The IT organization can come off just as inflexible and elitist as the fraternity led by Hootie and the blowhards at Augusta National. In IT, it's not so much a gender issue as an attitude issue. Do you exclude nontechnologists from your inner circle? Do you regularly disparage nontechnical managers and associates when they're not around? Do you ever patronize them, talk over their heads, even bully them in person? Do you measure the value of IT based solely on technical capabilities rather than factoring in the business goals IT achieves or problems it solves?
In a recent conversation with an otherwise astute IT pro, the manager yakked on about business partners and end users as if they were annoyances. He admitted, for instance, to keeping IT organization auditors in the dark about technology decisions that were important to their work. Non-IT colleagues were to be placated and humored rather than understood. He seemed to take pride in distancing himself from the people he ostensibly was paid to serve.
Now, most of us commiserate with our office peers from time to time. It helps to blow off steam, and in moderation such gripe sessions can bring departments closer together.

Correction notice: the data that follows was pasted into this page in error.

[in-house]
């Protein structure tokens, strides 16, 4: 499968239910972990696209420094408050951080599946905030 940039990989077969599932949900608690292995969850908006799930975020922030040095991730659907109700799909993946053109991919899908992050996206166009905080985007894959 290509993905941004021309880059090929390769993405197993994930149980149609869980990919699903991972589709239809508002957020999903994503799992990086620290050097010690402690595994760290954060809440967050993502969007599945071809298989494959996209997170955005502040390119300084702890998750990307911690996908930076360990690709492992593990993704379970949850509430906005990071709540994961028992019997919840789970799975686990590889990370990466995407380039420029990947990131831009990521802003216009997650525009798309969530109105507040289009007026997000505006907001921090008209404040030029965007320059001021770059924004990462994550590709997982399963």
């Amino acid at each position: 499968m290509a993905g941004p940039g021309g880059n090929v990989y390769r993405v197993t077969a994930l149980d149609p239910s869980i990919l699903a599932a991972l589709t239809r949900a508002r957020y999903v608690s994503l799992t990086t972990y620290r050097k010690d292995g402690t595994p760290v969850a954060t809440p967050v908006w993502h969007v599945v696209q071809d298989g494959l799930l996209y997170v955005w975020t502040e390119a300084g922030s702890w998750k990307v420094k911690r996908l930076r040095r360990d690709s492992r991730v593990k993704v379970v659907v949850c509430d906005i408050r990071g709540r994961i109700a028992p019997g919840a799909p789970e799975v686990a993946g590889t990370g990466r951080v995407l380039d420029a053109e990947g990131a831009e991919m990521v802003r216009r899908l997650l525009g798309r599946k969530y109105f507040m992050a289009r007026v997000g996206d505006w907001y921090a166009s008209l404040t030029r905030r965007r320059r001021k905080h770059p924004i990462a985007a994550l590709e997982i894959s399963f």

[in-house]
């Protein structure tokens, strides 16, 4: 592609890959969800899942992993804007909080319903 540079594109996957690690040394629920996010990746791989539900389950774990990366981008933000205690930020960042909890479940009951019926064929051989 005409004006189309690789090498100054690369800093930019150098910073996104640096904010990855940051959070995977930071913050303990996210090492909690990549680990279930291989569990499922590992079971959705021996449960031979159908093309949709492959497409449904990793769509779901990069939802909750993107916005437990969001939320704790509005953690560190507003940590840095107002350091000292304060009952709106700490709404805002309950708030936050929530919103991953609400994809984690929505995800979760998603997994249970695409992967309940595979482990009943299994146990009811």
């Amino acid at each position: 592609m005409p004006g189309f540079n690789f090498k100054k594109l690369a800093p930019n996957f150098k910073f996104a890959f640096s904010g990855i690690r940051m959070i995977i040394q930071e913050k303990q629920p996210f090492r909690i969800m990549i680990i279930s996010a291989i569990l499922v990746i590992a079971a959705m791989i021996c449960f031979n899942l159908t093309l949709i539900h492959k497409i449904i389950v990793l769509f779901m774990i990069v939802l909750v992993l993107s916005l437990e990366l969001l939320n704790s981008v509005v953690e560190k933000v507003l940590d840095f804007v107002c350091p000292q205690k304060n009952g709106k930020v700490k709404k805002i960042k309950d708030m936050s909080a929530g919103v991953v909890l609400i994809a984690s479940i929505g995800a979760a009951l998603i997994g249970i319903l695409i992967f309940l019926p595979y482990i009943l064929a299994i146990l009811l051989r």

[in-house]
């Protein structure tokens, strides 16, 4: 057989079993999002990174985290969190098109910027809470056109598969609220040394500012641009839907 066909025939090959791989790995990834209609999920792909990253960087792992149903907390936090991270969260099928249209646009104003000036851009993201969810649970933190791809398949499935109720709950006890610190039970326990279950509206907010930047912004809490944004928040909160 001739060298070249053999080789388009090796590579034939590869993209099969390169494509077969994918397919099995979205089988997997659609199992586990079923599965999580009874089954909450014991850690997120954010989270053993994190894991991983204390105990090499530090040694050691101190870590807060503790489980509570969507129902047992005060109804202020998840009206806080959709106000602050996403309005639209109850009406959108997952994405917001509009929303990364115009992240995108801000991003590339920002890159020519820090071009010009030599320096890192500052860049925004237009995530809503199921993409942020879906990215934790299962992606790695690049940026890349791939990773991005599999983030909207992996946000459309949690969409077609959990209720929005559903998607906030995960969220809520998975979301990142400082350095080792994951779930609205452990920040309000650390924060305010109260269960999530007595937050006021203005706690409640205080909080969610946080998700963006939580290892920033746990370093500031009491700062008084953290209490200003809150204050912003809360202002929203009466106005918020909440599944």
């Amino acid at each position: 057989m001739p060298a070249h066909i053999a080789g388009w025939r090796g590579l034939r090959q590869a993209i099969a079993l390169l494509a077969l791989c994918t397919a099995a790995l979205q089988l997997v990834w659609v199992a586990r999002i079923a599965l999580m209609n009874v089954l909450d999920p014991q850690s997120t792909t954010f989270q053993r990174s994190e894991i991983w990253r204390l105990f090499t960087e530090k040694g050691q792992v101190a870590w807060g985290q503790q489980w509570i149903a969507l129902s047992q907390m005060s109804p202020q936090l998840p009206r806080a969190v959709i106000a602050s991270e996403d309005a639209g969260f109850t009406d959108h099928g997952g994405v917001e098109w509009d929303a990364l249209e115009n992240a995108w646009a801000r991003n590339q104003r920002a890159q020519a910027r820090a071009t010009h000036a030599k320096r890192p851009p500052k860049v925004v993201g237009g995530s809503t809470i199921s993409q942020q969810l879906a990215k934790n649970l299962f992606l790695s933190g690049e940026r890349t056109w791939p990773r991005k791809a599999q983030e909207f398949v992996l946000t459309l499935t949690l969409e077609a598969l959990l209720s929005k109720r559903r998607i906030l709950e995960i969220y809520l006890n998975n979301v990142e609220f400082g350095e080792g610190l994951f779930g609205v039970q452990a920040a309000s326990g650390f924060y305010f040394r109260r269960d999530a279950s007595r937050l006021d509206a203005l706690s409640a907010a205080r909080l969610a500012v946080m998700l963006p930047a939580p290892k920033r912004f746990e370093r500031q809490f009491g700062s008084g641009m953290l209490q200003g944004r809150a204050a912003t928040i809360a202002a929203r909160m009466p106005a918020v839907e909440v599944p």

But systemic negativism about department outsiders ultimately undermines respect and cooperation. Whether you're in IT, finance, engineering or sales, you're part of a team, not a club. Save the competitive posturing for the competition. Save the condescension, period.
Also, understand the huge difference between a committed community of professionals and a clique. U.S. Marines may place "unit" and "Corps" before "country" in their hierarchy of priorities, but there's no question that such parochial loyalties more than ably serve the national interest. The bonds (and brute bravery) that unite firefighters inspire them daily to race into blazing buildings and forests to save the lives of people they've never met.